SJ: I don’t typically articulate what I do within an environmental studies or environmental humanities framework. However, in many ways it is fundamentally about the environment. What settler and franchise colonialism do is change peoples’ relationship to nature and to the built environment. My focus on labor addresses discourses of labor, especially those in the service of nation-state sovereignty, as a particular capture of the environment that extends systems of domination.
Nature exists for us through our culturally understood ways of engaging. It’s almost impossible to change how we interact with nature without also changing how we think and talk about it. The environment—or what we understand as the environment—is fundamentally political and cultural, and tied to deep historical and interconnected processes that we can’t change unless we realize what they are and begin to discuss them differently. It’s because of this that I often think of the environmental humanities (which are incredibly important) as an oxymoron, because it studies our own always already mediated experiences of the environment.
In Texas, we have lots of issues, but in terms of the ones that you highlight there are a couple of things. On the one hand, we have horrendous flooding that is recurrent. On the other hand, we have people who have nothing, who have to leave their homes and travel with the clothes on their backs to our borders. Both of these phenomena are devastating. Both involve fatalities. Both involve people who are fully at the mercy of nature.
But after the terminus of the weather event or the long walk for freedom, Houstonians and immigrants become part of two very different systems, particularly for those who have insurance and other resources. Some who have lost homes in the flooding become centered in processes of rebuilding that are racialized. We should think of rebuilding as an accumulative process within late capitalism. On the other hand, we have immigrants who are centered in processes of utter deprivation and disenfranchisement.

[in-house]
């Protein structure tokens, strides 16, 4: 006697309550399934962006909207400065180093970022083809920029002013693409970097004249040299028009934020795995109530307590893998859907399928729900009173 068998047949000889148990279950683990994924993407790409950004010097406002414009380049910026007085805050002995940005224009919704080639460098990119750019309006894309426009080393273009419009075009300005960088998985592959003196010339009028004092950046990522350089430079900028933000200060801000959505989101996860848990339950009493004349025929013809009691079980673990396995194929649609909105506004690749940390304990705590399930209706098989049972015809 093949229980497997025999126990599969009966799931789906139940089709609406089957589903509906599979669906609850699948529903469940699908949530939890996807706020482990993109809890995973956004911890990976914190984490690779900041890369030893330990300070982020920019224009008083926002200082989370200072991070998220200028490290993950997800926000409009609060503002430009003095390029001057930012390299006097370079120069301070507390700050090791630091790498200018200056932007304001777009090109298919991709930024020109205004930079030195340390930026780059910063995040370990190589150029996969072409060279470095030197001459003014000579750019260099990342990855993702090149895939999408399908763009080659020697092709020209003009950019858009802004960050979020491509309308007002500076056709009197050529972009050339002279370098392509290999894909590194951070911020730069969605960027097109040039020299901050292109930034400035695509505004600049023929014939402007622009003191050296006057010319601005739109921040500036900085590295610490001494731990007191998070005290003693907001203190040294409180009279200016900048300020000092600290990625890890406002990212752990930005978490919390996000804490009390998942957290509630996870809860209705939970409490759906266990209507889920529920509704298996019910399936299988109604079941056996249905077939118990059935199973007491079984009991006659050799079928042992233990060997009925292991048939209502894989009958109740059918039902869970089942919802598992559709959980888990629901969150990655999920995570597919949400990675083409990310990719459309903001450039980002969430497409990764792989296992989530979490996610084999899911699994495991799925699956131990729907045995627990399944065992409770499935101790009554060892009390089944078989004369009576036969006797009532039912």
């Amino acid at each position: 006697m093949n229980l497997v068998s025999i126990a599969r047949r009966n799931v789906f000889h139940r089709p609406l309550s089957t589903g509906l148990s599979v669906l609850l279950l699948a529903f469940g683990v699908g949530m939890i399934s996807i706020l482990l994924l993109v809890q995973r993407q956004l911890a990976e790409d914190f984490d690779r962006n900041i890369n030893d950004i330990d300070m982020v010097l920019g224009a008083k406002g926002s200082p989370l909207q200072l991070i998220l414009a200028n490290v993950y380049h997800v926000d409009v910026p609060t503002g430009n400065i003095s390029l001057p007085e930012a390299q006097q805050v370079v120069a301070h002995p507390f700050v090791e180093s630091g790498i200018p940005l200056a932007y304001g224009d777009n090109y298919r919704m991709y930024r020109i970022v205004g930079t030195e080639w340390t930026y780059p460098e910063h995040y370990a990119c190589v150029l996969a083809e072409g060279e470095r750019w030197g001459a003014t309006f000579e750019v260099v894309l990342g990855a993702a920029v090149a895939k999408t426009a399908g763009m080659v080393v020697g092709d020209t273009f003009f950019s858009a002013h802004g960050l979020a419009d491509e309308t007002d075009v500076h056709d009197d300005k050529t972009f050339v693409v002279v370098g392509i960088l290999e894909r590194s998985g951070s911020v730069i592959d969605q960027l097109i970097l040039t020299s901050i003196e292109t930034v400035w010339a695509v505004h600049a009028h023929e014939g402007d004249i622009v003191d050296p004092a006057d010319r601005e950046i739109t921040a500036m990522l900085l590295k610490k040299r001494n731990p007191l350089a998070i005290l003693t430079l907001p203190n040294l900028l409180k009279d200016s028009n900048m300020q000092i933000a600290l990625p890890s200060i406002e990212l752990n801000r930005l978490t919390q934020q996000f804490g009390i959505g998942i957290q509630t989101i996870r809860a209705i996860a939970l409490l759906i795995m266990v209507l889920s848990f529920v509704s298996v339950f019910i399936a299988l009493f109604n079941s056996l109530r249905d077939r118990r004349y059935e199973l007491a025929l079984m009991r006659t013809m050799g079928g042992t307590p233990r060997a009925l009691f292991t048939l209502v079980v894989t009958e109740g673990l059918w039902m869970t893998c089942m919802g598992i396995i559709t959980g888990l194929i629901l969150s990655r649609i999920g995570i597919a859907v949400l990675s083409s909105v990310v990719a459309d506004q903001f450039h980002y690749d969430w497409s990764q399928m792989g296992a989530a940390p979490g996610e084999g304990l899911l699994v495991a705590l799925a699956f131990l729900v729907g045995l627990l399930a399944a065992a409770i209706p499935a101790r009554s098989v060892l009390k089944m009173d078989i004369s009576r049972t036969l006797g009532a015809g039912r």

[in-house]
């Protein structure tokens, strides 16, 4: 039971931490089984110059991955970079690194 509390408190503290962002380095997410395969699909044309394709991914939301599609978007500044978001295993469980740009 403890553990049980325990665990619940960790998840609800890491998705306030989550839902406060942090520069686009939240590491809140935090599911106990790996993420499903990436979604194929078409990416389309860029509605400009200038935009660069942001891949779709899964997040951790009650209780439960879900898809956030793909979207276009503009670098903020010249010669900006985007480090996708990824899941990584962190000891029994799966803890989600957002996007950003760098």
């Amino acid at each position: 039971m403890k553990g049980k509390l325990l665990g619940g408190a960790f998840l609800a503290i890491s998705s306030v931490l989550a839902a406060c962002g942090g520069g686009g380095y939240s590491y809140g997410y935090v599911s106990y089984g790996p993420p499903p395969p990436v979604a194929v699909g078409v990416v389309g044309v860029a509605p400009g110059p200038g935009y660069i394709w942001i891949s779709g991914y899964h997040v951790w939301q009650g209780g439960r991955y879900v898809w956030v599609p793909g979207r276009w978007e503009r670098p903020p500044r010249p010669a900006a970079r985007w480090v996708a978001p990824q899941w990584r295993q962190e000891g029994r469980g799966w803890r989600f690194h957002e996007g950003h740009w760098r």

With flooding and loss of homes, people can be homeless. But with migration, groups are not just homeless but landless. Those positions index the fundamental inequalities of global capital that are tied to relationships with the environment that are both chosen and coerced. While we don’t see migrants who move for economic, political, or other reasons as environmental migrants, they do put into relief the fundamental outcomes of climate change and of our systems of consumption that contribute to it.
Featured image: A punt loaded with sugar cane in Skeldon, Guyana. Photo by KennardP, 2009.
Podcast music: “Gloves” by Julian Lynch. Used with permission.
Shona N. Jackson is Associate Professor of English at Texas A&M University. Her first book, Creole Indigeneity: Between Myth and Nation in the Caribbean, was published in 2012 by the University of Minnesota Press. Contact.
Sara Gabler Thomas is a doctoral candidate in Literary Studies at the University of Wisconsin–Madison. Her dissertation examines the relationships between history, affect, and land in twenty- and twenty-first century archipelagic Caribbean literature and film. A former editor with Edge Effects, her recent contributions include an interview with Lynn Keller, “Why We Need Experimental Poetry in the Anthropocene” (May 2018), and an essay, “Private Land Conservation is Troubling—and Probably Indispensable” (March 2018). Contact.